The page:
Songwriter for British band Yuck found his groove after losing his singer
This time two years ago, the members of British indie rock four-piece Yuck were riding high on a wave of critical acclaim, which they captured with their debut album—a set of ramshackle tunes influenced by ’90s shoegaze and lo-fi fuzzy garage rock.
The self-titled record was filled with songs built upon churning guitar dirges and simple, lyrical constructions. On “The Wall,” for instance, then-singer Daniel Blumberg sings mostly the same line over and over again. The band was applauded by the hipster blogosphere and mainstream music publications alike.
And then Blumberg split from the group, allegedly on less than amicable terms.
For many bands, that would have been it. But not for Yuck. In fact, it seems that the departure of Blumberg was liberating for the band’s new frontman, Max Bloom, as it gave him more creative freedom than he had previously enjoyed when sharing songwriting credits with the group’s former singer.
“I did pretty much everything,” Bloom says, speaking about the group’s new album, Glow and Behold, via Skype. And it shows. In many ways, Yuck has become a brand new band.
Whereas the first album felt like a “jigsaw puzzle not quite fitting together,” as Bloom describes it, Glow feels much more cohesive—all part of the same creative vision.
The new record is also much fuller, sonically speaking. Whereas Yuck’s 2011 effort was self-produced and tracked in Bloom’s bedroom using the bare-bones recording software Garage Band and only a handful of amps and instruments, Glow and Behold was recorded in professional studios with producer Chris Coady, who has also worked with the Yeah Yeah Yeahs, TV on the Radio, and Wavves.
Bloom says that the music on Yuck’s first album lent itself to the bedroom setting. “There’s a lot to be said for limitations when you’re recording,” he says. “When you have certain limitations, you can use that to make something really cool.”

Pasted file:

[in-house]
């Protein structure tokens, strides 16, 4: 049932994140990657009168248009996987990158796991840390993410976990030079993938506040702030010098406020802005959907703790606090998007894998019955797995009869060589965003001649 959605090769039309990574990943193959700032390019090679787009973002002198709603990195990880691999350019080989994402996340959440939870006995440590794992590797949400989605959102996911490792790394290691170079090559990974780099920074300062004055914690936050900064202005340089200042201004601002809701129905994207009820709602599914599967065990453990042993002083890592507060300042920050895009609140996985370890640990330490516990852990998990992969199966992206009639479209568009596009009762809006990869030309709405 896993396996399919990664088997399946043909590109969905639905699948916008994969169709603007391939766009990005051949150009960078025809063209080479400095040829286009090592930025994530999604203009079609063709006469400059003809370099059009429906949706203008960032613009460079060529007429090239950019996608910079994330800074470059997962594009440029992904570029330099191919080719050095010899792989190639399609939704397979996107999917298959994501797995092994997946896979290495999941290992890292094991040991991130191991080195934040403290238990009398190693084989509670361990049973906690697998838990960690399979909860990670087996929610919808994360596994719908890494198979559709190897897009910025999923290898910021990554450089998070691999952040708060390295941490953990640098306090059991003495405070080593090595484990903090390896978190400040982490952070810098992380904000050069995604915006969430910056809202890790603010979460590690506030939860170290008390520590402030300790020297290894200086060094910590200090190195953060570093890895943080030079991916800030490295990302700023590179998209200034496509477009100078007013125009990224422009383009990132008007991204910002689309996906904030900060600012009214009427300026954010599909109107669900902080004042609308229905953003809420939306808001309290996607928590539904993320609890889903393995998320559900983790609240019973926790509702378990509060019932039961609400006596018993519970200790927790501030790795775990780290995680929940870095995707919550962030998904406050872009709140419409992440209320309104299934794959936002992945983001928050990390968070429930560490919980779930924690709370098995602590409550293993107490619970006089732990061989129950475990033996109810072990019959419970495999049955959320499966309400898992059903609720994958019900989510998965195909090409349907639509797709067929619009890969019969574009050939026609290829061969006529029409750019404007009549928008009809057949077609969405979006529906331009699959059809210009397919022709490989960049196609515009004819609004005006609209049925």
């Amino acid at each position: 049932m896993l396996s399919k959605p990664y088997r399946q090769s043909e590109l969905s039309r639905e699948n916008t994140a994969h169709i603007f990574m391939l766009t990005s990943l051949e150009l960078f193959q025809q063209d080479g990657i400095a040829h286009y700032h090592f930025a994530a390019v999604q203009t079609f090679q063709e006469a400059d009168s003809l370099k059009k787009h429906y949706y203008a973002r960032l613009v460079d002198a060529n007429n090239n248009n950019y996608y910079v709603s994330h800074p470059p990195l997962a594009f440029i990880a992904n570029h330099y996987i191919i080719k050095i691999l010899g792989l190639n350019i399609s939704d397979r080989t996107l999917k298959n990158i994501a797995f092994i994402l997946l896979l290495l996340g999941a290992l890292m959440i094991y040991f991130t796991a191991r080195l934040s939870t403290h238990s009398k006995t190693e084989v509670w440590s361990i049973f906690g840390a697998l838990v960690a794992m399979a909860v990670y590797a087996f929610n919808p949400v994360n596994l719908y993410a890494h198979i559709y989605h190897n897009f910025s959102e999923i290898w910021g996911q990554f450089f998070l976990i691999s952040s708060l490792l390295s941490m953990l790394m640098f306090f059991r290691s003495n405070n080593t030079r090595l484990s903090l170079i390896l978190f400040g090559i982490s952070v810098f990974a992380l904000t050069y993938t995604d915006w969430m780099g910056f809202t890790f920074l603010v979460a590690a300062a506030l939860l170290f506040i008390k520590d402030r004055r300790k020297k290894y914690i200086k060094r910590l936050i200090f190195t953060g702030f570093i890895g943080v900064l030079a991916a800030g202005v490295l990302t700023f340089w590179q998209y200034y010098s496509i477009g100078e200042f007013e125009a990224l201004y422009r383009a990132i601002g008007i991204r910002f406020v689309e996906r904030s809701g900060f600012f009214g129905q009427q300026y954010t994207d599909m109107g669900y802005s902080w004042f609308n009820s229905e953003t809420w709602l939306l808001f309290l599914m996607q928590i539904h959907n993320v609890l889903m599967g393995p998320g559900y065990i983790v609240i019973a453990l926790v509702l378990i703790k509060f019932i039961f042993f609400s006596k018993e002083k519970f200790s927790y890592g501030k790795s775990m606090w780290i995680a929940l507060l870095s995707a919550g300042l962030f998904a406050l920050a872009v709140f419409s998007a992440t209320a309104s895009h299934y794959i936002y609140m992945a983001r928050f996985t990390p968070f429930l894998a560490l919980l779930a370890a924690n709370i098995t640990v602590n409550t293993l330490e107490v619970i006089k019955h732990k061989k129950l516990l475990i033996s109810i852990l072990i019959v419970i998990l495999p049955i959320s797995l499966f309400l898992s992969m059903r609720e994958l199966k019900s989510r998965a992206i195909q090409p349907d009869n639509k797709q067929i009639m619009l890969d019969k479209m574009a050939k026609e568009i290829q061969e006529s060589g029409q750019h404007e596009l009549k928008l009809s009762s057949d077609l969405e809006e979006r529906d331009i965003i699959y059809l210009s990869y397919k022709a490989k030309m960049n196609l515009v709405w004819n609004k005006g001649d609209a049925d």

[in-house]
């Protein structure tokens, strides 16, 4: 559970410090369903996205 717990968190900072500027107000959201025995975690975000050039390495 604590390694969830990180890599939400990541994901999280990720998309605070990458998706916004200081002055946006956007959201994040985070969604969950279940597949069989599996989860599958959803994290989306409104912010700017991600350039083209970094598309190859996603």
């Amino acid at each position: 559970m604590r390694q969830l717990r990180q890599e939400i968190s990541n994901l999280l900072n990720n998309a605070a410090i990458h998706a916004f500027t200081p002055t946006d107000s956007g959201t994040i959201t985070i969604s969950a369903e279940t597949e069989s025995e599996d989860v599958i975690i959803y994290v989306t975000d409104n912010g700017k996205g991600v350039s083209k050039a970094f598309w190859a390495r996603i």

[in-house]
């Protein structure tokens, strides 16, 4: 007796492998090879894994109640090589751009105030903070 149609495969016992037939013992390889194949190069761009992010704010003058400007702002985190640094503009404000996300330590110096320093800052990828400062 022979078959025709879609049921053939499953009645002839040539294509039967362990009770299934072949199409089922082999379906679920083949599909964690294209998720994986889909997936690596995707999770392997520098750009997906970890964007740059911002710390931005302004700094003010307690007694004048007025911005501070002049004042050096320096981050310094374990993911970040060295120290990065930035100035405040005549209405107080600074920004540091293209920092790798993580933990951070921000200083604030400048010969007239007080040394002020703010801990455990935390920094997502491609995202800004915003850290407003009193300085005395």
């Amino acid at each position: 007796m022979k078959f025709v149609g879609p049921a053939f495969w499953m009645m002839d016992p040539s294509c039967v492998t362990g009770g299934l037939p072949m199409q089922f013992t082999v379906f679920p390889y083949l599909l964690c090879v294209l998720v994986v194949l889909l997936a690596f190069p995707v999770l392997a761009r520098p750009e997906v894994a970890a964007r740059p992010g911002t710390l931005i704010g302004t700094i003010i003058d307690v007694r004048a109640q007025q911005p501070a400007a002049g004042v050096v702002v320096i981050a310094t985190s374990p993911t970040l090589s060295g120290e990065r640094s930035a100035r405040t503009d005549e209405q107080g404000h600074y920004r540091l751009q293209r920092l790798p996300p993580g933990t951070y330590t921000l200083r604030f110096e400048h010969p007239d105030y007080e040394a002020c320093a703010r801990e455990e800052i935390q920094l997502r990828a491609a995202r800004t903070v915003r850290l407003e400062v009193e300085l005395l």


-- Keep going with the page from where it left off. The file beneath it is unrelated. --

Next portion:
With Glow and Behold, he says that he and his bandmates wanted to lift those limitations. “We felt this set of songs deserved to be recorded in a studio environment,” Bloom says. “We wanted it to be more flowing and a whole piece.”
Glow takes wider dynamic swings than the band’s self-titled album. Many tracks have sparkly acoustic strumming underneath the also-bright electric guitar tones, lending a distinctive British sheen to the album’s 11 tracks. Bloom attributes some of the album’s brighter textures to Coady, who used keyboards, reverb and other studio tricks to fill in some of the spaces that were once jagged edges.
“The first album was such a short intense burst of energy,” Bloom says reflecting on his band’s debut and comparing it to Glow and Behold. “I wanted to make something that was a little bit more thought-out and melodic.”
Where the band’s debut was reminiscent of the roughly hewn ’90s rock, like Pavement, Glow is fuzzier around the edges, with warm, Dinosaur Jr.-esque guitars and cooler Radio Dept. atmospherics.
Bloom’s voice and lyrical style also creates a different feel on the new record. His vocal technique is less nasally and smoother overall than Blumberg’s, and he tends to be more verbose than the band’s former singer—which is something he says he didn’t really plan, but stumbled upon in the process of writing.
“It’s relatively new to me,” Bloom says of writing lyrics. “It’s always been quite easy for me to express myself through music, but I’ve never needed to write words to my music.” He says the result was a “deeply personal” album, lyrically.
Some critics have reacted negatively to the changes Bloom has made—with one writer from the notoriously unforgiving music website Pitchfork saying that the band has lost much of what made it so vital.
It’s true, the Yuck of Glow and Behold has a different feel than the Yuck of 2011. But comparing the two albums may ultimately be unfair. Though the core of the band has remained intact, it might be best to view the band’s current incarnation as a reincarnation.
Yuck plays at 9 p.m. Thursday, Jan. 30 at Don Quixote’s, 6275 Hwy 9, Felton. Tickets are $15/adv, $20/door. For more information, call 335-2800.